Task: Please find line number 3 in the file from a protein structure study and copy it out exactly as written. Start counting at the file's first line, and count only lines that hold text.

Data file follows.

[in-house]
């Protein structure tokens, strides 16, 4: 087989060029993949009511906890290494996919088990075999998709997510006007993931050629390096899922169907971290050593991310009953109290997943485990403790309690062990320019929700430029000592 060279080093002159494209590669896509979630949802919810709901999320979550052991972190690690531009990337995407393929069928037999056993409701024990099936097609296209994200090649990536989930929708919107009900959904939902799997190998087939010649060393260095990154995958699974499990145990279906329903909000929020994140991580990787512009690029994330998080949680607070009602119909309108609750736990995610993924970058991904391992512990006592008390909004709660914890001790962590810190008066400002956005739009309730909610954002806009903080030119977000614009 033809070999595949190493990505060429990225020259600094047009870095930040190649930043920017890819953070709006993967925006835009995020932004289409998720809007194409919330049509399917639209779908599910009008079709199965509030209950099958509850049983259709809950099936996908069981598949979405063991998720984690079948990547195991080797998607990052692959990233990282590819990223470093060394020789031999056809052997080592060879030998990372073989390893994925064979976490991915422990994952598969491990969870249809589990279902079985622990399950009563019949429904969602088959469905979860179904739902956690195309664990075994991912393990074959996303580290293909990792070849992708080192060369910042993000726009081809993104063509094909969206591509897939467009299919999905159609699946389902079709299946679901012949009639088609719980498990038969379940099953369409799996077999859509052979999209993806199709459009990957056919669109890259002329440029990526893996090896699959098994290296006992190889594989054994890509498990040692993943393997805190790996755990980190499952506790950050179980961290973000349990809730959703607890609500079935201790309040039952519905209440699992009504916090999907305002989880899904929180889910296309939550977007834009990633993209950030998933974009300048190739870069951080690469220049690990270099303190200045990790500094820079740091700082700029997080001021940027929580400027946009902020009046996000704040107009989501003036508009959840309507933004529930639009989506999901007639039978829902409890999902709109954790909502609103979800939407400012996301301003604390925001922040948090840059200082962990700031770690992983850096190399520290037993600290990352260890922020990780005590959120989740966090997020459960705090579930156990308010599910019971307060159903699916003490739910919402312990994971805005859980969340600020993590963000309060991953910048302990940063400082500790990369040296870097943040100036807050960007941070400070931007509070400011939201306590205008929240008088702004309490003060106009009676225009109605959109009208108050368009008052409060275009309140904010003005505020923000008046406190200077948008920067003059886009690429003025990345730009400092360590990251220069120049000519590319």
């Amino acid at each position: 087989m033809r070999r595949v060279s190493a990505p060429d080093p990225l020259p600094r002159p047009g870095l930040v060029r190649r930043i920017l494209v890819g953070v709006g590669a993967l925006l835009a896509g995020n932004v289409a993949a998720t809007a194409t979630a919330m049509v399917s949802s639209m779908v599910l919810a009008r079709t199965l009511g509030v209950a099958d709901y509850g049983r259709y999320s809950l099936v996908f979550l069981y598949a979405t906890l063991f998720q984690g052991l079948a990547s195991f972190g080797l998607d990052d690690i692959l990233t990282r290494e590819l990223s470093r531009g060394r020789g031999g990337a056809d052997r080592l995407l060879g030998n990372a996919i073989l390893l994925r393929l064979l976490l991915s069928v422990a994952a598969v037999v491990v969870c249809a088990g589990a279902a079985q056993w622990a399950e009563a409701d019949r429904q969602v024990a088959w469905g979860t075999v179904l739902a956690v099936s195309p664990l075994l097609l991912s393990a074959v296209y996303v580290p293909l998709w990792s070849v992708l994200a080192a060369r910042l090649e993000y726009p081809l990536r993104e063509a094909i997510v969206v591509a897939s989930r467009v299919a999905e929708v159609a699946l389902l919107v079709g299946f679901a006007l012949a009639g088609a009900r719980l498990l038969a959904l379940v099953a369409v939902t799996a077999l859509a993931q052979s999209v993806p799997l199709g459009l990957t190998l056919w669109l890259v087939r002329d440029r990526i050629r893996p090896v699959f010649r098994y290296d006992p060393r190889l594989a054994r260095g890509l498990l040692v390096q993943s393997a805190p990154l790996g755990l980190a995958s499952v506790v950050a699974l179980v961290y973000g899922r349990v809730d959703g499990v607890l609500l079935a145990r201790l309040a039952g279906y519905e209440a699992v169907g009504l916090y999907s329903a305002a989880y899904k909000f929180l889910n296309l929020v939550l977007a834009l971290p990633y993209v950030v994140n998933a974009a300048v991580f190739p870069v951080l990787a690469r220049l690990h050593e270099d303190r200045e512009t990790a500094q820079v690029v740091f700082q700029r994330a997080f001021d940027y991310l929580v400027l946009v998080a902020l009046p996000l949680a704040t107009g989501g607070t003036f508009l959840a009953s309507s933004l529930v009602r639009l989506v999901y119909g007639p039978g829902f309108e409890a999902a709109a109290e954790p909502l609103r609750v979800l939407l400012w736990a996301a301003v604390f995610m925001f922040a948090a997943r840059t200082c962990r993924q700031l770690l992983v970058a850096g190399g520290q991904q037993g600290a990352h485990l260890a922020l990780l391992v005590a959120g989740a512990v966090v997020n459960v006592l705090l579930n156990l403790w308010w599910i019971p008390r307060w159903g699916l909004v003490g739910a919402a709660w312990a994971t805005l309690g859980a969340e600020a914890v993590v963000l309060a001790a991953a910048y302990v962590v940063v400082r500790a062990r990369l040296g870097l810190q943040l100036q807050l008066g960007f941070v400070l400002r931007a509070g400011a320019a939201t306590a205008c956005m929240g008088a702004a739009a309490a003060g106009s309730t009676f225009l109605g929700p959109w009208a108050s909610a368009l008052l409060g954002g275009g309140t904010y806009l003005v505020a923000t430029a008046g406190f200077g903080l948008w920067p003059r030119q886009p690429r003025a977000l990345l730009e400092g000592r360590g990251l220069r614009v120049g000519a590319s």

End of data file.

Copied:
């Amino acid at each position: 087989m033809r070999r595949v060279s190493a990505p060429d080093p990225l020259p600094r002159p047009g870095l930040v060029r190649r930043i920017l494209v890819g953070v709006g590669a993967l925006l835009a896509g995020n932004v289409a993949a998720t809007a194409t979630a919330m049509v399917s949802s639209m779908v599910l919810a009008r079709t199965l009511g509030v209950a099958d709901y509850g049983r259709y999320s809950l099936v996908f979550l069981y598949a979405t906890l063991f998720q984690g052991l079948a990547s195991f972190g080797l998607d990052d690690i692959l990233t990282r290494e590819l990223s470093r531009g060394r020789g031999g990337a056809d052997r080592l995407l060879g030998n990372a996919i073989l390893l994925r393929l064979l976490l991915s069928v422990a994952a598969v037999v491990v969870c249809a088990g589990a279902a079985q056993w622990a399950e009563a409701d019949r429904q969602v024990a088959w469905g979860t075999v179904l739902a956690v099936s195309p664990l075994l097609l991912s393990a074959v296209y996303v580290p293909l998709w990792s070849v992708l994200a080192a060369r910042l090649e993000y726009p081809l990536r993104e063509a094909i997510v969206v591509a897939s989930r467009v299919a999905e929708v159609a699946l389902l919107v079709g299946f679901a006007l012949a009639g088609a009900r719980l498990l038969a959904l379940v099953a369409v939902t799996a077999l859509a993931q052979s999209v993806p799997l199709g459009l990957t190998l056919w669109l890259v087939r002329d440029r990526i050629r893996p090896v699959f010649r098994y290296d006992p060393r190889l594989a054994r260095g890509l498990l040692v390096q993943s393997a805190p990154l790996g755990l980190a995958s499952v506790v950050a699974l179980v961290y973000g899922r349990v809730d959703g499990v607890l609500l079935a145990r201790l309040a039952g279906y519905e209440a699992v169907g009504l916090y999907s329903a305002a989880y899904k909000f929180l889910n296309l929020v939550l977007a834009l971290p990633y993209v950030v994140n998933a974009a300048v991580f190739p870069v951080l990787a690469r220049l690990h050593e270099d303190r200045e512009t990790a500094q820079v690029v740091f700082q700029r994330a997080f001021d940027y991310l929580v400027l946009v998080a902020l009046p996000l949680a704040t107009g989501g607070t003036f508009l959840a009953s309507s933004l529930v009602r639009l989506v999901y119909g007639p039978g829902f309108e409890a999902a709109a109290e954790p909502l609103r609750v979800l939407l400012w736990a996301a301003v604390f995610m925001f922040a948090a997943r840059t200082c962990r993924q700031l770690l992983v970058a850096g190399g520290q991904q037993g600290a990352h485990l260890a922020l990780l391992v005590a959120g989740a512990v966090v997020n459960v006592l705090l579930n156990l403790w308010w599910i019971p008390r307060w159903g699916l909004v003490g739910a919402a709660w312990a994971t805005l309690g859980a969340e600020a914890v993590v963000l309060a001790a991953a910048y302990v962590v940063v400082r500790a062990r990369l040296g870097l810190q943040l100036q807050l008066g960007f941070v400070l400002r931007a509070g400011a320019a939201t306590a205008c956005m929240g008088a702004a739009a309490a003060g106009s309730t009676f225009l109605g929700p959109w009208a108050s909610a368009l008052l409060g954002g275009g309140t904010y806009l003005v505020a923000t430029a008046g406190f200077g903080l948008w920067p003059r030119q886009p690429r003025a977000l990345l730009e400092g000592r360590g990251l220069r614009v120049g000519a590319s």